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...everything you need to know about doing dialysis at home.
When she was just 18 years old, Vanessa’s kidneys failed. To this day she is not sure why. Her doctors think a childhood infection may have caused the scarring and damage…but there is no real proof.
Although Vanessa didn’t know why her kidneys were failing, she did know what was coming. So, she was able to prepare. She received a kidney transplant from her mom for high school graduation (1991), and went off to college the next September just like all her friends.
Her transplant worked well, and she finished college—and, as a native Spanish speaker, even spent a semester in Seville, Spain. Doctors there warned her that she was taking too much cyclosporine (the anti-rejection drug). As it turned out, they were right.
After graduation, Vanessa got a job in the financial industry, but she was starting to feel ill. “I didn’t recognize the signs,” she noted, ” because I never had any symptoms of kidney failure before my transplant.” So, Vanessa kept pushing herself through nausea, dizziness, and fatigue. Then, one day at lunch, Vanessa walked into a free blood pressure screening clinic. “My blood pressure was so high—200/100—that they wouldn’t let me leave,” she recalled. “They sent me straight to the hospital.”
Luckily, Vanessa had a “just-in-case” vascular access in place. She was able to get dialysis, and begin the next chapter of her life.
“In 1996, I didn’t understand the world of dialysis,” Vanessa recalled. “I thought I could schedule my treatments when I wanted.” Wrong. The time slots the clinic had open forced Vanessa to give up her job. “I had to quit,” she said.
She moved back in with her parents. “My mom gave me 6 months to get used to dialysis and then she told me I had to do something. So, I started to volunteer at a nonprofit agency that was helping Spanish-speaking immigrants.”
“Volunteering brought me into the world of teaching,” said Vanessa. “I applied for a part-time job as a Spanish teacher.” Since she taught for just 2 hours a day, Vanessa was able to get to dialysis and work. She kept that job for 4 years.
Friends introduced Vanessa to Paul, and the two fell in love. Wedding plans meant big changes for Vanessa. She had to move to a new city so Paul could commute to his job, switch clinics after 5 years, and find a new job. With her typical resolve, Vanessa got busy. She went back to school to get a teaching certificate. She applied for part-time teaching jobs in her new town, and found a new dialysis clinic.
Vanessa and Paul got married on a beautiful summer day in 2001, but things did not go as planned! Vanessa’s fistula had clotted (due to a fall on the day before the wedding), and she was ill. “I had to go to three emergency rooms that day, and I threw up during my whole wedding,” she added. The very next day she checked into Massachusetts General Hospital for dialysis with a catheter, and surgery for a new fistula. She was in the hospital for a week. “I was so depressed,” recalled Vanessa. “I was in the hospital instead of on my honeymoon.”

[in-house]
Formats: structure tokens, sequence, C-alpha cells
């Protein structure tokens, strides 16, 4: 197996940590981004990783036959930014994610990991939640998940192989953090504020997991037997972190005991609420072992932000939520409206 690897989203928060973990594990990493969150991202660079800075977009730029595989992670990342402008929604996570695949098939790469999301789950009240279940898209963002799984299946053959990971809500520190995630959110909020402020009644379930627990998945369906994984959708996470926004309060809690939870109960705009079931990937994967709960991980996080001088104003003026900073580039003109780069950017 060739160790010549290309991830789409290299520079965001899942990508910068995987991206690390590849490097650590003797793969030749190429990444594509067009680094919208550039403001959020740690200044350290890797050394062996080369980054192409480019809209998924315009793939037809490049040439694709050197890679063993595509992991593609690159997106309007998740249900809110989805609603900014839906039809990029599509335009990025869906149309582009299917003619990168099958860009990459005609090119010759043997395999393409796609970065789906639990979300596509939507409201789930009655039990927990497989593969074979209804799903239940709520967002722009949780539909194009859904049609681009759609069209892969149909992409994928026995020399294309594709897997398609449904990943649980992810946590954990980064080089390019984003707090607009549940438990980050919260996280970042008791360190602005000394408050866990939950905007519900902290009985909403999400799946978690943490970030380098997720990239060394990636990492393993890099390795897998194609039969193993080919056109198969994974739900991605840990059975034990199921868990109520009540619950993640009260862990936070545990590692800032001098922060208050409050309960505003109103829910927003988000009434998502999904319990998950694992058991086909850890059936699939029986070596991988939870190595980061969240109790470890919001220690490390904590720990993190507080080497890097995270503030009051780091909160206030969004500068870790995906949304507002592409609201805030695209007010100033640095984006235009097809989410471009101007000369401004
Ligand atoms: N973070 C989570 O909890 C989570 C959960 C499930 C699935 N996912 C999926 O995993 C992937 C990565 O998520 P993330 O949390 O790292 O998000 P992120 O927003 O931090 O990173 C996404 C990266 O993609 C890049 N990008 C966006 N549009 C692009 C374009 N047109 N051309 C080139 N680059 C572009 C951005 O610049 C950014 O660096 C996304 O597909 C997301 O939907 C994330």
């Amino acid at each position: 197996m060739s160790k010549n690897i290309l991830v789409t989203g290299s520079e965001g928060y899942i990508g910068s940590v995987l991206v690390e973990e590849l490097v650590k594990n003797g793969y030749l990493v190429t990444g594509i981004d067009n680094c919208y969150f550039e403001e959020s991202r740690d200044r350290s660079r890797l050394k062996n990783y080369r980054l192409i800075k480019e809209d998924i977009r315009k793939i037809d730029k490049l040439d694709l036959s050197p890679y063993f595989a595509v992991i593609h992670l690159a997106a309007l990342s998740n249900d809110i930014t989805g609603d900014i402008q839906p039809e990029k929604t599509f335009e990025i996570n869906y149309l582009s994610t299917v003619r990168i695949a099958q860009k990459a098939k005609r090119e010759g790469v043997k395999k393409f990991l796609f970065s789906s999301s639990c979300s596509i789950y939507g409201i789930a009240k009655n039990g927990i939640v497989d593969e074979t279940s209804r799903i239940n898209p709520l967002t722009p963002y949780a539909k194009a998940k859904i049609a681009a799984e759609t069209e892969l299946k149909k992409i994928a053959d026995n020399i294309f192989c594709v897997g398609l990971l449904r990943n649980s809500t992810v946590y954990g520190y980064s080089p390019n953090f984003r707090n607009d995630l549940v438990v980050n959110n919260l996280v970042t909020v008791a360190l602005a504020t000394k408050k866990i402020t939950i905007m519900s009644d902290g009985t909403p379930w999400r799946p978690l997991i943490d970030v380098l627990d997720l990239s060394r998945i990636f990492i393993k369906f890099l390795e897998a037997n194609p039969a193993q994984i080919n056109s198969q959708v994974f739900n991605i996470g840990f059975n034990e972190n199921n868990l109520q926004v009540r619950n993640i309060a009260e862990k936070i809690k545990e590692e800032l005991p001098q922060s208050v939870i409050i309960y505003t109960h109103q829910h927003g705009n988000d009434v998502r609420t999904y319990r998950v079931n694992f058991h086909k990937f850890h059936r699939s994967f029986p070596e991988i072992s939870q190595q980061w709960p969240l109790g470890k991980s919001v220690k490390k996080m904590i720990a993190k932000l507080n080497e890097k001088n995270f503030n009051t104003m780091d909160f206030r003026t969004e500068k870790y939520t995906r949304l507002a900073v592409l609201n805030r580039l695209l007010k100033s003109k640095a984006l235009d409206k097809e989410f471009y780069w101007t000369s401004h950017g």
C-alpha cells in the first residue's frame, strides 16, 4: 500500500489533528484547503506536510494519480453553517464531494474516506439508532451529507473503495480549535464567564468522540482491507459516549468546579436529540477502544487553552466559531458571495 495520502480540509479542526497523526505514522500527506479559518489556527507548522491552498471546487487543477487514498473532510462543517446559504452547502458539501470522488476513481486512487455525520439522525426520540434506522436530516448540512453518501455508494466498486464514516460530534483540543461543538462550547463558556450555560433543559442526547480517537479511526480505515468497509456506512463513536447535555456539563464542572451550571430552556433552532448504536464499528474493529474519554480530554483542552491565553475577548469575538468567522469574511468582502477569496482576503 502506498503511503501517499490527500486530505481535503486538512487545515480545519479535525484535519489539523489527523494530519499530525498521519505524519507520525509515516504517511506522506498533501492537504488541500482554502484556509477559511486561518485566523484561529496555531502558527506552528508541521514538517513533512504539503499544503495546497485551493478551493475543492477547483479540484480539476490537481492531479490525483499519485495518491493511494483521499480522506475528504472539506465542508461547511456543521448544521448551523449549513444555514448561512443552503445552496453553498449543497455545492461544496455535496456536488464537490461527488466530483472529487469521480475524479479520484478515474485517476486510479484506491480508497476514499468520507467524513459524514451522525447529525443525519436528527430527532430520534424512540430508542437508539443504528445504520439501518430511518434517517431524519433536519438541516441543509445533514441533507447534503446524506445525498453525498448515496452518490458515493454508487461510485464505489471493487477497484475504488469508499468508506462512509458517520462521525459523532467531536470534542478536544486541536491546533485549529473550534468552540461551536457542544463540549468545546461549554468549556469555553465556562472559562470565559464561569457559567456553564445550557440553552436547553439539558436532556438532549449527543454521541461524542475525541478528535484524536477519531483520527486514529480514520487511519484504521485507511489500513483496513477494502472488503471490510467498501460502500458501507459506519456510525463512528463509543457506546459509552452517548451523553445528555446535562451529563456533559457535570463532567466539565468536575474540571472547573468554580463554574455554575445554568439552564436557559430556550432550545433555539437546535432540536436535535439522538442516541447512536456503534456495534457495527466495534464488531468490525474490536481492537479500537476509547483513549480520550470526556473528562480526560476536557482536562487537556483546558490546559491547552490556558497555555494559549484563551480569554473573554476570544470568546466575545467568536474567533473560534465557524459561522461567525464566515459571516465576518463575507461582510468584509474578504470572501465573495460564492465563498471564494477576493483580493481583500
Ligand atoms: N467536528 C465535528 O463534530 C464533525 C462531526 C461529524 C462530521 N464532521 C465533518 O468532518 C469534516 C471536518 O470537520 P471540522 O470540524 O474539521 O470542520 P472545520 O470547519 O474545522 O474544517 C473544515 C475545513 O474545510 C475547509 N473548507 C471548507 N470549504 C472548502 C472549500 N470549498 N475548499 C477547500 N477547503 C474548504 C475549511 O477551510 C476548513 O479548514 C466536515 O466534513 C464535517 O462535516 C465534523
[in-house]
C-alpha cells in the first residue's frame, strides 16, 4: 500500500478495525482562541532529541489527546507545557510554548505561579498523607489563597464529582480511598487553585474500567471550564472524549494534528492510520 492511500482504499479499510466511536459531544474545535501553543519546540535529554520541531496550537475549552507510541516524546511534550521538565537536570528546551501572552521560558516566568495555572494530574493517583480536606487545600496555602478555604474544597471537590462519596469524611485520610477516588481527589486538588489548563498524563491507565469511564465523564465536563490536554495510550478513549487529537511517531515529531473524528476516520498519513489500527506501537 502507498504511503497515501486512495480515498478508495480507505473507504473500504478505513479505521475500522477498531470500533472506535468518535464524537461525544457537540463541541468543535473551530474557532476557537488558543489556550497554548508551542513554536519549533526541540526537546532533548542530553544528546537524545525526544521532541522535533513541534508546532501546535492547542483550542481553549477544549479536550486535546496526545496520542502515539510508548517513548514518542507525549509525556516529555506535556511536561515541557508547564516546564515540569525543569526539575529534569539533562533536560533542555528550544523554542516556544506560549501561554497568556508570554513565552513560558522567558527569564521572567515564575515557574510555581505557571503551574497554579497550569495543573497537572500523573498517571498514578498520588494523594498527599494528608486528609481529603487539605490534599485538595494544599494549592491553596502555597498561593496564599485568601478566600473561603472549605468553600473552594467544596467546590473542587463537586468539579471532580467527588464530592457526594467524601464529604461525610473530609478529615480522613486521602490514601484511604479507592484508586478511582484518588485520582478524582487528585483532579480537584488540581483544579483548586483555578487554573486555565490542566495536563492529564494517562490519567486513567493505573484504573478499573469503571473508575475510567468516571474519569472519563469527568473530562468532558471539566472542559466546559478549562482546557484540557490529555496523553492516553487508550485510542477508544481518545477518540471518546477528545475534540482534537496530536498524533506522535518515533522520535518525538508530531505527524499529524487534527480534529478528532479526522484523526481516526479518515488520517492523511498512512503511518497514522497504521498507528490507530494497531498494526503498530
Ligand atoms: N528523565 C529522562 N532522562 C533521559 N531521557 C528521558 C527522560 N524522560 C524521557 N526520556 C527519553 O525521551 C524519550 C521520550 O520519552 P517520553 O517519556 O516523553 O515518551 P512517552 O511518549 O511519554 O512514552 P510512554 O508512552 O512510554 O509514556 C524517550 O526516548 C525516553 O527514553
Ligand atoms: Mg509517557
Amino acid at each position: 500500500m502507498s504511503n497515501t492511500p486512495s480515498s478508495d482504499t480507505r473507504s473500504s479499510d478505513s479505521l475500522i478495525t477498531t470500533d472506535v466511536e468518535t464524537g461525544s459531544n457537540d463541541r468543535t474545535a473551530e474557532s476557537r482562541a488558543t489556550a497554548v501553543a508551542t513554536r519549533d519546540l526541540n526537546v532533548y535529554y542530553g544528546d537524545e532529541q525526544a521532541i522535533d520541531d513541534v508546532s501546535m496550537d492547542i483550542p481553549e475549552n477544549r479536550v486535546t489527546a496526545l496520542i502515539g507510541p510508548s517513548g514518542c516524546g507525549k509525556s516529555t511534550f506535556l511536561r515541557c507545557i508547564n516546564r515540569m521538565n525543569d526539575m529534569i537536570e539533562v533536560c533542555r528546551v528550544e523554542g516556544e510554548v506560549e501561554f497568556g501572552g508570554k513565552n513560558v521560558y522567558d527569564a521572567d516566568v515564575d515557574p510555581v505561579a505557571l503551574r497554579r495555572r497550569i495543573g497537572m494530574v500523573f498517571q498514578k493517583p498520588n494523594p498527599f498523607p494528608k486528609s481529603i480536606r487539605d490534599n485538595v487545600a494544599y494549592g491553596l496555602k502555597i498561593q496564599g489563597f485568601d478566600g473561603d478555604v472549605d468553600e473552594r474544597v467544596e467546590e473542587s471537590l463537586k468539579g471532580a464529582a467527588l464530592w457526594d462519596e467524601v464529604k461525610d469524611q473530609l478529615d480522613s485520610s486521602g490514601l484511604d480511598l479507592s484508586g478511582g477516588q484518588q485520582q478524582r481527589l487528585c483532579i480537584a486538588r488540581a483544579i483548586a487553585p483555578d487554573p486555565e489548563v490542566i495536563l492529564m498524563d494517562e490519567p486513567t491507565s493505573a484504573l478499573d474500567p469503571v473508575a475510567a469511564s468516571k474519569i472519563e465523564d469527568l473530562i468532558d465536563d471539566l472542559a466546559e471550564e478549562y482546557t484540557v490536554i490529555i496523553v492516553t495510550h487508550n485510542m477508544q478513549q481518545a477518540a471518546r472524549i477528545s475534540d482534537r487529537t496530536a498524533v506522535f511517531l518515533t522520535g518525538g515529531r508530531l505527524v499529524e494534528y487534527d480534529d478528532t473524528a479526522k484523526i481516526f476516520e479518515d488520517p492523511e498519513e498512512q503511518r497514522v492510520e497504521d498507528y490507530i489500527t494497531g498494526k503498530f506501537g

Luckily, Paul was very understanding. “Ever since we met, I’ve been on dialysis,” noted Vanessa. “This is something he has known about me since the beginning.”
Sometime in 2005, Vanessa learned that dialysis could be done at home. She called NxStage, maker of a home machine, and their training nurse told her all about the new option. “They really accommodated me and my husband,” Vanessa explains. “They came to my house to train us in the evenings because he couldn’t take off work.”
During the first month of home dialysis, Vanessa thought, “What the heck did I get myself into?!” Taking on all of the steps from blood draws to supply shipments was a little overwhelming at first. But, 5 years later, she admits that she “would not be OK” with going back to the unit: “A lot of people there die. They’re very sick; I don’t miss it at all.”
Now Vanessa does her treatments at home 5 days a week, mainly in the early evening. While she dialyzes, she can read to her sons, or play games with them. “They can sit in my lap while the machine is on,” she said. Her husband lends a hand with some of the tasks, but often works out in the basement during her treatments.
During the days, Vanessa runs her own businesses from home. She coordinates “My Little Lingo” Spanish language summer camp programs for pre-schoolers, and is also starting a new high-tech recruiting business. “I like it because I can work from home,” she noted. On top of her professional work, Vanessa is mom to two very active little boys, whom she and her husband had through a surrogate.
Vanessa is on the transplant list, but says, “if I knew my fistula would work forever, I would be OK with home hemodialysis—because I can do anything that I want.”
Her advice to others who are thinking about short daily home hemo? “Try it! You have to be patient, but it really does give you your life back.”
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